Assistant teacher course/Teachers' handbook/Policy framework Sudbury-Summerhill

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  Criticism of citizenship education in schools argues that merely teaching children about the theory of citizenship education is ineffective, unless schools themselves reflect democratic practices by giving children the opportunity to have a say over decision making. It suggests that schools are fundamentally undemocratic institutions, and that such a setting cannot instil in children the commitment and belief in democratic values that is necessary for citzenship education to have a proper impact. 

Education in America - A View from Sudbury Valley, Daniel A. Greenberg

Policy framework Sudbury/Summerhill

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This policy framework focuses on the school meeting, as found in Sudbury schools and schools modeled on the Summerhill example, as the most important democratic committee of self-administration for pupils and teachers.

Sudbury and Summerhill schools are more free in the design of their school policies and may follow certain patterns in development of their school policies that emerge naturally from the decision making processes and needs of the pupils: If the pupils feel too restricted by a large number of policies their naturally desire is to reduce the policies and as a result the school system tends to become more anarchistic, which is then a cause for the counter movement to establish new policies, leading back to a more restrictive state.

An assistant teacher program can obviously only function reliably sometimes under these conditions. If the school becomes too anarchistic the assistant teacher groups can maintain a useful state themselves, but the motivation to do so may have disappeared.

School meeting

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The school meeting grants one vote to every pupil and to every teacher; the school meeting meets once a week in a Sudbury school and even three times a week in a Summerhill school.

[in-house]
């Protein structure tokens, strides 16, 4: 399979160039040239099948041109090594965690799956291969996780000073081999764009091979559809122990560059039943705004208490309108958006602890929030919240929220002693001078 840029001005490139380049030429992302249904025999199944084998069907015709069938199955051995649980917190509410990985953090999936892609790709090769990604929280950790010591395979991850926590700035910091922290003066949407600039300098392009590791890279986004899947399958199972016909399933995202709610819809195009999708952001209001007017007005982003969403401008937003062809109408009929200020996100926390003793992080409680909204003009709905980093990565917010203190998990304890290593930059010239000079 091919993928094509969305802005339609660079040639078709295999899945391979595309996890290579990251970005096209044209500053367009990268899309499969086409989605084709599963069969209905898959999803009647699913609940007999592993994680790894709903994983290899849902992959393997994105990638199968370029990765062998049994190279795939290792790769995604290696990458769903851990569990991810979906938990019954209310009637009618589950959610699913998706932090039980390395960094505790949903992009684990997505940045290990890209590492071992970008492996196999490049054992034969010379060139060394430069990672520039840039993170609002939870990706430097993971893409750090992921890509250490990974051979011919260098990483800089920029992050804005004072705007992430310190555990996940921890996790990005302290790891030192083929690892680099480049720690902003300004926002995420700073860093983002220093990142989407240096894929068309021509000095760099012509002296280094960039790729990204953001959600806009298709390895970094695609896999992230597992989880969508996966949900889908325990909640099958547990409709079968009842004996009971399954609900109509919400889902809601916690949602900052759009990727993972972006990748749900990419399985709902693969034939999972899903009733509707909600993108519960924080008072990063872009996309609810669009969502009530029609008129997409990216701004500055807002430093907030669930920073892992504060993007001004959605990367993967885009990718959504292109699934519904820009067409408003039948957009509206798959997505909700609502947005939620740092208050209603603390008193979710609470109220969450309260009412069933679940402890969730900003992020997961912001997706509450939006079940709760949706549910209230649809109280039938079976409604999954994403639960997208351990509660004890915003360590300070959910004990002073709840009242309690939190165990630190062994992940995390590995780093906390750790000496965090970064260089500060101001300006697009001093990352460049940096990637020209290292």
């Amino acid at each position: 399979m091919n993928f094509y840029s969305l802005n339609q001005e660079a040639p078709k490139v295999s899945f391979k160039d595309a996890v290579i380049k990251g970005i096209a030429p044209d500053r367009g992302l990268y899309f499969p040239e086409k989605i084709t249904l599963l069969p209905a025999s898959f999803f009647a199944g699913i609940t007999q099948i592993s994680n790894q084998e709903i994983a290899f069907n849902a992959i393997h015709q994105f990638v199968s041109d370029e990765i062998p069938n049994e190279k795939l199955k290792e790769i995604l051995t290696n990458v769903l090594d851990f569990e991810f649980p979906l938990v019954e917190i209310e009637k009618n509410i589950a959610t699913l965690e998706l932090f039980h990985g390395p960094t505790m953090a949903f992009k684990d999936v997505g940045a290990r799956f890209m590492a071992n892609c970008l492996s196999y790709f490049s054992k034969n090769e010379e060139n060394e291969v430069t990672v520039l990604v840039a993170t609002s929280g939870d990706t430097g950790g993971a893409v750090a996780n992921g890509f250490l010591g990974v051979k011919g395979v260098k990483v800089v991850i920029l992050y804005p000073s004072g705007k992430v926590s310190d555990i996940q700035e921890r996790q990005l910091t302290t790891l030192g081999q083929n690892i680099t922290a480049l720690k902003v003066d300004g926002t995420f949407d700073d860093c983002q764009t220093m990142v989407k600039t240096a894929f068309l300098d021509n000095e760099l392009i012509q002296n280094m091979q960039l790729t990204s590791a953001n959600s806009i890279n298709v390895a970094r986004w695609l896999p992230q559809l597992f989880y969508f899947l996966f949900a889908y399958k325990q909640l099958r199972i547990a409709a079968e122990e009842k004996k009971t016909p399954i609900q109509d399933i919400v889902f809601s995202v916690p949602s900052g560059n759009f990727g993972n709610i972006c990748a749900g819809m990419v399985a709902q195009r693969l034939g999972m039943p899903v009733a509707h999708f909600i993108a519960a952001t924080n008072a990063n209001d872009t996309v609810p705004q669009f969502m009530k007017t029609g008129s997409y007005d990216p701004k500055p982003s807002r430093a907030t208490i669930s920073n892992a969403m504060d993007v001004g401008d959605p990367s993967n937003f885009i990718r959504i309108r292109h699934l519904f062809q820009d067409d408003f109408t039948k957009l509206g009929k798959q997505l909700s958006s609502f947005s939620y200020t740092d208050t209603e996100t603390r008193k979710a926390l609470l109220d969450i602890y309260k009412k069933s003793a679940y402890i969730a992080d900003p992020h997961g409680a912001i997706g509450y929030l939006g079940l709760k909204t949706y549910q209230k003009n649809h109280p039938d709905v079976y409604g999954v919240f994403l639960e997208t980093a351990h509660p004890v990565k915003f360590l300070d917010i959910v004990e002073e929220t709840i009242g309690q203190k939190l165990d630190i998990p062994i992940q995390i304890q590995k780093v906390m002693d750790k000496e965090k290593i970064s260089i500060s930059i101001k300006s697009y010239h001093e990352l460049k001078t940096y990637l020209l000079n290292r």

The school meeting is, of course, free to create as much of the structure of an assistant teacher program as it wants to establish or to remove as much as it deems unnecessary. A Sudbury or Summerhill school may not require all the functions an assistant teacher group could provide in another school, but on the other hand an assistant teacher group could, for instance, provide grading of works to other students on a voluntary basis and without being motivated to do so by school policy. Disqualification of assistant teachers is a decision of the assistant teacher group and the school meeting would only have to get involved if the decisions of an assistant teacher group required rectification.

School assembly

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The school assembly only meets once a year; in the school assembly all parents have a vote in addition to pupils and teachers.

Clerks, committees, and corporations

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Committees can provide different services to the school in general or to assistant teacher groups. Since the existence of committees and offices depends on the ever-changing opinions and majorities in the school meeting it is futile to specify any specific tasks. A look at the policy framework Galileo may, of course, help to provide some useful ideas for possible structures that may or may not be useful for a Sudbury or Summerhill school.


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An assistant teacher program can provide motivation to progress through the hierarchy of assistant teachers and it can provide offices and committees in which pupils can practice democratic behaviors, possibly even in greater detail than in a school meeting. An assistant teacher program can thus help to further the democratic educational goals of Sudbury and Summerhill schools. At the same time the school meeting remains the most important democratic committee of the school and changes of school policy can modify the assistant teacher program as desired.

In Sudbury and Summerhill schools motivation is induced by the absence of other authority than the school meeting, whereas in an assistant teacher program self-administration is a self-evident necessity for smaller groups with the additional motivation of the need to protect a group's independence, thus the motivation and opportunity for democratic activities may be increased in comparison to a Sudbury or Summerhill school without such a program. One could also speculate that training democratic skills in smaller groups and more constraint scopes for decision-making should be more in line with the realities of adult life, without rejecting the participation of pupils in a school meeting, of course.

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